In the recent past, she was the Administrative Coordinator at Inside Out Reentry before resigning to become Director Household and Online School Education Coordinator to her two children due to COVID-19. She has also been the Billing Department Coordinator at a local chiropractor and worked in local retail. Her volunteer service also includes Archibald Alexander Elementary School’s Parent-Teacher Organization, a 501(c)3 nonprofit.
Angie is the mother of two elementary aged kiddos who keep her on her toes, and the wife of an Iowa City Firefighter who has served for 19 years. When Angie is not working or volunteering, she loves improvisation classes, going for neighborhood leisure bike rides, getting her "swole" on, knitting, playing board games with friends and family, or gardening in her backyard.
IVHFH: What originally brought you to the South District?
Angie Jordan: When my life-partner and I were looking to relocate from North Liberty to Iowa City in 2015, we wanted a larger, affordable forever-home in a neighborhood with tons of established amenities to raise a family. We wanted to be in a part of town that was very familiar to both of us, where we felt safe within and able to actively engage and be a part of. We also wanted our children to attend an elementary school where they were in the majority as children of color, where we knew the teaching staff.
IVHFH: As the President of the SDNA, what drives you to tackle this kind of work?
Angie Jordan: It’s important to share that I do not do any of this as work, I don’t get paid for the time, energy, knowledge, or skills that I bring to SDNA efforts. I was not trained or educated or hold any titles or certifications in neighborhood development. I believe that in some cases leadership is not sought after, it is placed on certain individuals because they are biased towards doing things that have not been done before.
It’s important for folks to know that for me, the neighborhood in which my family lives is an extension of our home. My life-partner and I want all the things we didn’t have and/or did have growing up that empowered us for our children. We want this in our neighborhood, in our home, so they grow up on a solid foundation knowing they’re important and valuable and know how to engage the challenges and beauty of life long after we are gone. We have a lot of “skin in the game” to consistently and sustainably engage and lift our neighborhood because it takes our investment of time, energy, knowledge, and skills and directly applies it to the future--our children. We hold a belief in our family that it takes a village to raise children. It’s important to both of us to bring our neighborhood, our home, into an awareness of the power it has and can create to be the change for a brighter future together.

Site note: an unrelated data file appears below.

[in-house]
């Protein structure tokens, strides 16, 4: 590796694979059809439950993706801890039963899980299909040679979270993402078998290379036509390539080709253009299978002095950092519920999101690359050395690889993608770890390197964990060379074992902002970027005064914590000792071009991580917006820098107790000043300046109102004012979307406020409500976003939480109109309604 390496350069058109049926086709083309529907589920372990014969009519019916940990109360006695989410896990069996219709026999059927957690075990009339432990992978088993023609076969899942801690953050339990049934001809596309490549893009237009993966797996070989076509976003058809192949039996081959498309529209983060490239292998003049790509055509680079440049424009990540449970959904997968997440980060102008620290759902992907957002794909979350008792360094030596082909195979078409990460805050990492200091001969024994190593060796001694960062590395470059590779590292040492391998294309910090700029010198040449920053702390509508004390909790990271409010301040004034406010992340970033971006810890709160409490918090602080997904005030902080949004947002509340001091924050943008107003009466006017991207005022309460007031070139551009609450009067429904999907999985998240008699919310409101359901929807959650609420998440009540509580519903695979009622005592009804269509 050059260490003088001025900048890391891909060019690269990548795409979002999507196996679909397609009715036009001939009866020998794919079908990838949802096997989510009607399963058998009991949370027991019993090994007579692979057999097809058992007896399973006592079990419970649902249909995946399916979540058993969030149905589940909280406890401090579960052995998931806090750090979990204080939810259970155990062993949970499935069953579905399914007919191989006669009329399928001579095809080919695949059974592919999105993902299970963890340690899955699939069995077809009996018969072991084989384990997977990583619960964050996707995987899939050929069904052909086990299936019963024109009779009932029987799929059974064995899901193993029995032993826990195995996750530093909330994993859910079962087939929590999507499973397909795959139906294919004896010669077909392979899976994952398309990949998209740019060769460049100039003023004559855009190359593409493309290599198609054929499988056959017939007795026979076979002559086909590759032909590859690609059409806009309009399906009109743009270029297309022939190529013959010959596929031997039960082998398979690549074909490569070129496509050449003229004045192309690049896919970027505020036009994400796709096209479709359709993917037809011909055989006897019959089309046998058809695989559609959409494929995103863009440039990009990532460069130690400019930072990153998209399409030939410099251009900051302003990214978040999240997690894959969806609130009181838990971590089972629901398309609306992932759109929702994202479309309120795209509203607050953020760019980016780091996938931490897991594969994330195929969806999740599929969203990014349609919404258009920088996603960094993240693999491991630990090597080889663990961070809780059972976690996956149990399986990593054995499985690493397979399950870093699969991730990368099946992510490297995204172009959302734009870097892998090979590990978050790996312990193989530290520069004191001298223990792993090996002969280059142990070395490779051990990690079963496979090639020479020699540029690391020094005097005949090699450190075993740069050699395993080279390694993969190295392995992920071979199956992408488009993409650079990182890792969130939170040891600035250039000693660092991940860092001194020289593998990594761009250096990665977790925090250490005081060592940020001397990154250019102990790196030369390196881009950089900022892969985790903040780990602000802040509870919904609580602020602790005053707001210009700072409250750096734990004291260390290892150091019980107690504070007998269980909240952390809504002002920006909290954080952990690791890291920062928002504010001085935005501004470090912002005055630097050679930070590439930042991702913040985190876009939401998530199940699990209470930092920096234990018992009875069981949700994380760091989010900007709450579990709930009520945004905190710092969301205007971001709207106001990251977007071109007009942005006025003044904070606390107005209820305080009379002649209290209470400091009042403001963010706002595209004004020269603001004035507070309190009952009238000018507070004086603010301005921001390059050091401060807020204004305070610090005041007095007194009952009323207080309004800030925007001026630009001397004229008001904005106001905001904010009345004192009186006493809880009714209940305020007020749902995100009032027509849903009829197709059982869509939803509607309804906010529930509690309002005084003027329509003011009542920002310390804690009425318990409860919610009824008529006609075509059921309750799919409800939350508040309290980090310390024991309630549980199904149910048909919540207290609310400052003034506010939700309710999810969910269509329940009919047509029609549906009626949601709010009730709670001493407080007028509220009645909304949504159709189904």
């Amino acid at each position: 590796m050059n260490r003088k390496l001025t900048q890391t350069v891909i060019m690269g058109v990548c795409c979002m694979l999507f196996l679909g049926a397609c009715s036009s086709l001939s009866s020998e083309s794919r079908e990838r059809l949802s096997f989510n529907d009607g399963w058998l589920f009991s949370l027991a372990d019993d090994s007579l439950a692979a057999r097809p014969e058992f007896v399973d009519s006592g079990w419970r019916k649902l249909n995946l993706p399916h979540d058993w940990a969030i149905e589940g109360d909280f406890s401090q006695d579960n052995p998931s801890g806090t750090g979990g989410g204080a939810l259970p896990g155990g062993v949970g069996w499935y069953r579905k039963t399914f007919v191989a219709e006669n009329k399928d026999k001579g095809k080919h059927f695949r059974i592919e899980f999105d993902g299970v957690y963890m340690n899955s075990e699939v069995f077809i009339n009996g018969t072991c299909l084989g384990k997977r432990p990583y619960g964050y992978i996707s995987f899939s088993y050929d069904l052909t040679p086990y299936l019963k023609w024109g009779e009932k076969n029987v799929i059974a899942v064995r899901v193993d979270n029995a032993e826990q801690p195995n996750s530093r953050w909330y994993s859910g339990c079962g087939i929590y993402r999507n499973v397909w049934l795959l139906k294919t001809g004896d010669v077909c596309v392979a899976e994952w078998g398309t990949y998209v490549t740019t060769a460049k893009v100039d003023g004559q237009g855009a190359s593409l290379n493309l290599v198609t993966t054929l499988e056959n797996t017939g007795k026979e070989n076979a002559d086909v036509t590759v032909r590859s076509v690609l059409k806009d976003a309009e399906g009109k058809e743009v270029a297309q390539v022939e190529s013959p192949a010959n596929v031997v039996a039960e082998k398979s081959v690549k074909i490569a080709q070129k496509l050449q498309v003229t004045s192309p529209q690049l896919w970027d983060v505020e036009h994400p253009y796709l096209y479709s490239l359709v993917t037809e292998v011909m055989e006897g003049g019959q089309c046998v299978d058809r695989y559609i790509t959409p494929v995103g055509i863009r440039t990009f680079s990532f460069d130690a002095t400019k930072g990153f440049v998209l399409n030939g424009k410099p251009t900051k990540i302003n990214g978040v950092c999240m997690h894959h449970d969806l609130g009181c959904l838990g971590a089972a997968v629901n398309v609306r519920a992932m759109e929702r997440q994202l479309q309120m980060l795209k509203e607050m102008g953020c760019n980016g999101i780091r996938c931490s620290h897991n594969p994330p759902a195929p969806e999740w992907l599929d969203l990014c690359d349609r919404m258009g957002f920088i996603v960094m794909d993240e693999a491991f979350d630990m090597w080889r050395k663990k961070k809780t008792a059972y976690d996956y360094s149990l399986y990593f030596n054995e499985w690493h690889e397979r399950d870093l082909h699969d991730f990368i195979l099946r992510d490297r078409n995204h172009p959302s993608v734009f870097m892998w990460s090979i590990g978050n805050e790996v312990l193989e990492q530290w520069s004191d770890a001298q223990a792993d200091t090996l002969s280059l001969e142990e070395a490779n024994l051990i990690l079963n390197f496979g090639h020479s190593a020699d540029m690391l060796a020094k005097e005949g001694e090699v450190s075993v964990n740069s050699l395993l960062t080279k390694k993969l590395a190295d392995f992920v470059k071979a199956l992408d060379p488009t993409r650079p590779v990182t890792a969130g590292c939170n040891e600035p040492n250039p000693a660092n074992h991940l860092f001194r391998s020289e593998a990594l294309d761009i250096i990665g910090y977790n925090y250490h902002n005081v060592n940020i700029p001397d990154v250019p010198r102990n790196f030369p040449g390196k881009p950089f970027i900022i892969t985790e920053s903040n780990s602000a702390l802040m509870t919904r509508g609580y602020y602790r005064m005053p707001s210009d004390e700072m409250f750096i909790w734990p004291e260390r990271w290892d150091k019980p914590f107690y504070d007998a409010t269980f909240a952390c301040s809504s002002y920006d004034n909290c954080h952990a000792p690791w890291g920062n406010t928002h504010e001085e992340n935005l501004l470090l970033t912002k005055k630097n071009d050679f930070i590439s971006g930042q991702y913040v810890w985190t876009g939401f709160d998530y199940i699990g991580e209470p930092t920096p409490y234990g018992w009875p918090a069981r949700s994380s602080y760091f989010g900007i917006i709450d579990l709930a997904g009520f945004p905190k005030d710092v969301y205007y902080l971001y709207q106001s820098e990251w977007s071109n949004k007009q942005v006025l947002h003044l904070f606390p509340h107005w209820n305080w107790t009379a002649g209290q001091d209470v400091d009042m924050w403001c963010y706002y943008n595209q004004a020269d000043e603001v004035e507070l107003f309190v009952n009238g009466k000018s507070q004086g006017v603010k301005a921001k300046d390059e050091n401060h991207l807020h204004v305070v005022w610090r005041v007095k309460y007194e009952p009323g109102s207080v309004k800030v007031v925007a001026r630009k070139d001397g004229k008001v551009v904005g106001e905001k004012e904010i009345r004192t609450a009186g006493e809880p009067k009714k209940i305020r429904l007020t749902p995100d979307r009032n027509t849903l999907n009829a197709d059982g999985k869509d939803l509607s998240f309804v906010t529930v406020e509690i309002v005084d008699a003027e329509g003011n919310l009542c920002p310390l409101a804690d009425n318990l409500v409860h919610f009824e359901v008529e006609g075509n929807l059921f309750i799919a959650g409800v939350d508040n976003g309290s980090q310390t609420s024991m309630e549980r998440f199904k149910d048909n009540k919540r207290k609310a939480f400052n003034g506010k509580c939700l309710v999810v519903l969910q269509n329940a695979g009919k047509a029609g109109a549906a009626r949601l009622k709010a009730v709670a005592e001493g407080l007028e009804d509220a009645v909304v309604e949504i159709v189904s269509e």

IVHFH: What will the SDNA be tackling in the coming weeks and months? Is there one project or event that you are most excited about or most hopeful to get done over the next year?
Angie Jordan: I am most excited about the future of our brand-new neighborhood association committees. They are a step closer to ensuring initial neighborhood efforts continue and grow from within the actual neighborhood. There are many residents to engage and eager allies to integrate into the creating and maintaining of our neighborhood identity.
We have only just begun to scratch the surface of what is possible for our neighborhood. And, it is important we create a framework and process that can support our big ideas while genuinely and organically connecting residents to each other to see how interconnected we are. The development of the committees allows for more folks to come together within the neighborhood, practice and learn how to be a team working towards resident-led and identified goals. The more hands, the lighter the load.